Malathion is an organophosphate insecticide which is registered for use in the United States since 1956. Malathion is also used to control mosquitoes, flies, household insects, animal parasites and head and body lice. Malathion is classified as slightly toxic and carries the signal word CAUTION on the label.
Toxic effects of Malathion
Malathion is shown to have different toxicities in male and female rats and humans due to metabolism, storage and excretion differences between the sexes. In humans, the lowest dose at which lethal effects have been observed was nearly three times higher for males than for females.
Acute symptoms in humans are nausea, headache, tightness in the chest, and other symptoms typical of acetyl- cholinesterase inhibition, unconsciousness, convulsions, and a “prolonged worsening illness” were also witnessed at higher dosage. Human exposures can occur through ingestion, inhalation, and absorption through the skin.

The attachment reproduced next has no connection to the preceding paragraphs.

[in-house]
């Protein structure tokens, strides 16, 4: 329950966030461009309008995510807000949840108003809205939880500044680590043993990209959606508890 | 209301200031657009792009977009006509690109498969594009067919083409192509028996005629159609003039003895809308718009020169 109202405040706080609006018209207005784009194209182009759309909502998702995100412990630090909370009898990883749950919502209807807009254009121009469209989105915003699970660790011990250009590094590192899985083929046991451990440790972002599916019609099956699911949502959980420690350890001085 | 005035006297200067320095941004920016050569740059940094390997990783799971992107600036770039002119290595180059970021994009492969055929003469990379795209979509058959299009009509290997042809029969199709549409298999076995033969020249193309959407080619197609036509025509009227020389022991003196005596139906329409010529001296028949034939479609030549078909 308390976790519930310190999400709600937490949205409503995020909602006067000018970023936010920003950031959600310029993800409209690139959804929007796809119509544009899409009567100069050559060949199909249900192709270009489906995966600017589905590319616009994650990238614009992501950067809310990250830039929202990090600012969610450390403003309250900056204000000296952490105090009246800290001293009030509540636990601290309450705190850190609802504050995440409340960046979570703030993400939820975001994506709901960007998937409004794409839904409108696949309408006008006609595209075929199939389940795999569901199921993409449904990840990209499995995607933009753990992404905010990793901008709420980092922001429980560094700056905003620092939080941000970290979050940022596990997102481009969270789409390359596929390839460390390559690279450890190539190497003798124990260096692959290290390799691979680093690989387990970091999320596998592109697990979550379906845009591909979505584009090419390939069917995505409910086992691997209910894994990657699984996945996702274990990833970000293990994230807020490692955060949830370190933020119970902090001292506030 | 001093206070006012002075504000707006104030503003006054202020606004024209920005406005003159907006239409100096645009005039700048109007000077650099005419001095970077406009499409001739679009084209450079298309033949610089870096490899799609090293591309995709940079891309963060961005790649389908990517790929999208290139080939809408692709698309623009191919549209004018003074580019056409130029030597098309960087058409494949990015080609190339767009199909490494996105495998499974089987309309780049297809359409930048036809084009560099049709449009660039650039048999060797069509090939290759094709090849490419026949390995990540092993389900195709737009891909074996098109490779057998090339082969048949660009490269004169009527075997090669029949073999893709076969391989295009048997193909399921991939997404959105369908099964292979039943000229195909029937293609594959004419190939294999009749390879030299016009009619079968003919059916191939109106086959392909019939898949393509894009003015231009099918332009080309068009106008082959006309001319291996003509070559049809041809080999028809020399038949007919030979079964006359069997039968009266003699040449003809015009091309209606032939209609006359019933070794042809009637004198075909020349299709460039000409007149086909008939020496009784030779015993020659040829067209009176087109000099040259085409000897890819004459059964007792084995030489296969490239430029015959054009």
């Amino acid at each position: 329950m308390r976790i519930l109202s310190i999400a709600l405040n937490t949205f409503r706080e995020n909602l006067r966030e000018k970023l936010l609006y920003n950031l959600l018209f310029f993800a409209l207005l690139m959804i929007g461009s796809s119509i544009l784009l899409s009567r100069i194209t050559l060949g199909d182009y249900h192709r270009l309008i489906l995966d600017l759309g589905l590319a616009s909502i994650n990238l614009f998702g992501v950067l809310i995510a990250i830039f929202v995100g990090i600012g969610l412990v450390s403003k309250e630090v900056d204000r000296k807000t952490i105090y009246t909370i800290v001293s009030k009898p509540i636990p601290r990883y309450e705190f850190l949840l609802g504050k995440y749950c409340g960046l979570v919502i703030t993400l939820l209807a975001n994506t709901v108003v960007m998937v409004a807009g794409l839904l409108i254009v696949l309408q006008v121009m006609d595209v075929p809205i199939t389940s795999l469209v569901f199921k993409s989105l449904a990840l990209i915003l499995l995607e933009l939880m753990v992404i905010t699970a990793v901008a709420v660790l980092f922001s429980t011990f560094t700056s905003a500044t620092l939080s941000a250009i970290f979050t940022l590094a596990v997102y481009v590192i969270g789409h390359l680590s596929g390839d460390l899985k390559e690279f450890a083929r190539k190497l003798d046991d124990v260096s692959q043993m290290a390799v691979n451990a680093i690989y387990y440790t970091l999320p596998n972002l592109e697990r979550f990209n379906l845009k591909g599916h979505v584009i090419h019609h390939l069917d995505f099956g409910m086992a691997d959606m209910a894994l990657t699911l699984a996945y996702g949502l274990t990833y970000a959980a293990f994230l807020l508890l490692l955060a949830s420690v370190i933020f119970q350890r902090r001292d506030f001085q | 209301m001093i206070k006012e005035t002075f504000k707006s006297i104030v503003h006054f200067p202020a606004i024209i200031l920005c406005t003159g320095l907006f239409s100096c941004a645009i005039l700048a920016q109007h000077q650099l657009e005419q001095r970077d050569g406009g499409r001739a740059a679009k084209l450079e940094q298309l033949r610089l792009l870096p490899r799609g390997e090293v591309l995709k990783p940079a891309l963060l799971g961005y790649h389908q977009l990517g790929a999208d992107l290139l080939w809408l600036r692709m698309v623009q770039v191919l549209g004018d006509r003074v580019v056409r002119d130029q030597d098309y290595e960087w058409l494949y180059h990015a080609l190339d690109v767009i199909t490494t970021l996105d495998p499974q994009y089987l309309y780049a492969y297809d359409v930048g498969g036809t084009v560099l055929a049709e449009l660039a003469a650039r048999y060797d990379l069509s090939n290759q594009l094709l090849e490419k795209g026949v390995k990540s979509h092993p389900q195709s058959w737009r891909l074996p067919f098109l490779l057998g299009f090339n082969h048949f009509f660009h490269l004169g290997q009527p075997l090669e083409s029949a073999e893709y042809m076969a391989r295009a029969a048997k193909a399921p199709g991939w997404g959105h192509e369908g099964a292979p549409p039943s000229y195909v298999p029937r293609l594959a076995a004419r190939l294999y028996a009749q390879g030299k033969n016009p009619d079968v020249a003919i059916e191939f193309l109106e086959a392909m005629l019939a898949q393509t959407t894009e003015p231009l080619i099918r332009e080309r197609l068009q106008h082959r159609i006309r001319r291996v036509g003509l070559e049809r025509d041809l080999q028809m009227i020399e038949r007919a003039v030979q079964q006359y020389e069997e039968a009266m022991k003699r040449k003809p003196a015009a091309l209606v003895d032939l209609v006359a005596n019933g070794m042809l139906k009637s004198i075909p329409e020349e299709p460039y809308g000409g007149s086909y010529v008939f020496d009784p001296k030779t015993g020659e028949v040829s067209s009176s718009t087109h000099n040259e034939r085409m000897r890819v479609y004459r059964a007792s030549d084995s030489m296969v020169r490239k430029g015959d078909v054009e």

Malathion has been shown to affect both the adrenal glands and the liver of rats and also has effects on blood clotting in lab animals.
Autopsy samples from a human being who had ingested large amounts of malathion showed a substantial portion in the stomach and intestines, a small amount in fat tissue and no detectable levels in the liver.
Malathion requires conversion to malaoxon to become an active anticholinesterase agent. Most of the occupational evidence indicates a low chronic toxicity for malathion.